A war of words has flared up between rival lobbying groups about the cost of biofuels.

Earlier this month, environmental NGOs Friends of the Earth and Action Aid released details of research they had commissioned on the cost of biofuels.

The research, which was conducted by the International Institute for Sustainable Development, claims that by 2020 European motorists will have paid around €126 billion more than they had to for fuel because of European legislation which demands the use of biofuels in transport fuels. The press release can be found here.

Perhaps unsurprisingly, European biofuel industry association ePURE feels differently about the situation. According to a review of the study that ePURE has paid for, the projections are “extremely uncertain” and based on UK government figures which are “currently subject to revision”.

“Therefore the whole edifice of calculations comparing fossil and renewable fuels is on shaky ground,” it continues. “The whole comparison allows only one conclusion: that a final conclusion is not possible”.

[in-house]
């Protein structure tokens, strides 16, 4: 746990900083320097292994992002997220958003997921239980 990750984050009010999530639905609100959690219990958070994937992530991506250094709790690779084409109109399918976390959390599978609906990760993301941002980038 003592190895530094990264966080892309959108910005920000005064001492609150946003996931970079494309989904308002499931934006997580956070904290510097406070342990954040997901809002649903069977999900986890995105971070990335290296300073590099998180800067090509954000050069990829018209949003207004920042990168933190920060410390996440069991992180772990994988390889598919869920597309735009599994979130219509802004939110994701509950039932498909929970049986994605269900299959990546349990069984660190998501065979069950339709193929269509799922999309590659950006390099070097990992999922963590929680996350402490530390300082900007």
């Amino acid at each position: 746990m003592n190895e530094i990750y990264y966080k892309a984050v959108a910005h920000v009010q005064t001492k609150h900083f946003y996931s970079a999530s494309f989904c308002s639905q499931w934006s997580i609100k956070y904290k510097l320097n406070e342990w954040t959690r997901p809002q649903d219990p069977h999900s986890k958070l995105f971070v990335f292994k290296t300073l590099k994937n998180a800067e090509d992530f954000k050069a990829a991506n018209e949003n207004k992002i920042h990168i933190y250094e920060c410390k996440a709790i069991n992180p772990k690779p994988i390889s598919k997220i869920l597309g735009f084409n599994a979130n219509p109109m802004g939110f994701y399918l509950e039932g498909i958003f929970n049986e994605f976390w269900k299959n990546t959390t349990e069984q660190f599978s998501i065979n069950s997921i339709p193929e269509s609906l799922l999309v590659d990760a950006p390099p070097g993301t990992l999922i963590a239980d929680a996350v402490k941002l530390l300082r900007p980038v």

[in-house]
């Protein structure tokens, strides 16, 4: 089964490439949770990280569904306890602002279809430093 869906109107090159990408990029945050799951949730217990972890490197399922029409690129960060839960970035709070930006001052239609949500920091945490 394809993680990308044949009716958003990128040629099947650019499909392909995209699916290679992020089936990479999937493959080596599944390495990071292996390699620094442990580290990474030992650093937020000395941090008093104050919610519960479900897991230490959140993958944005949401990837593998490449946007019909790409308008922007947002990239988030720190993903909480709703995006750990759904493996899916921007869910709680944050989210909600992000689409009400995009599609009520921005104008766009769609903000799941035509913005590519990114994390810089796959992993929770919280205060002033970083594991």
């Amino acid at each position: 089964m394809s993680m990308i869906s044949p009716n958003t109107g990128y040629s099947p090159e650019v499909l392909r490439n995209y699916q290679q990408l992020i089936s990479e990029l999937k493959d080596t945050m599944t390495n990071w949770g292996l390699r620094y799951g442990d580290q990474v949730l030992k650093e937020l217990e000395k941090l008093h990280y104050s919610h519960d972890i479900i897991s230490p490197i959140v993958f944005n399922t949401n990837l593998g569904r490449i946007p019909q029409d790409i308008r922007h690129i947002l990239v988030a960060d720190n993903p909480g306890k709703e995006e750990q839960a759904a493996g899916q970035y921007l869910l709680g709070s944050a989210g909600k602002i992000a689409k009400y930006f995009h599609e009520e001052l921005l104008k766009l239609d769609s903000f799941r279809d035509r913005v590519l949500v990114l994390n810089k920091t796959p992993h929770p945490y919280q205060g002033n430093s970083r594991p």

ePURE also goes on the offensive with the argument about where carbon savings from vehicle fuels should come from in the future.“Must we conclude from these studies that Friends of the Earth and Acton Aid would actually prefer tar sand over fuel ethanol?” said Mr.Vierhout, from ePURE.

Perhaps the main message from this argument is that most consumers and drivers at the moment don’t particularly care where their fuel comes from, they just don’t want to pay too much for it.



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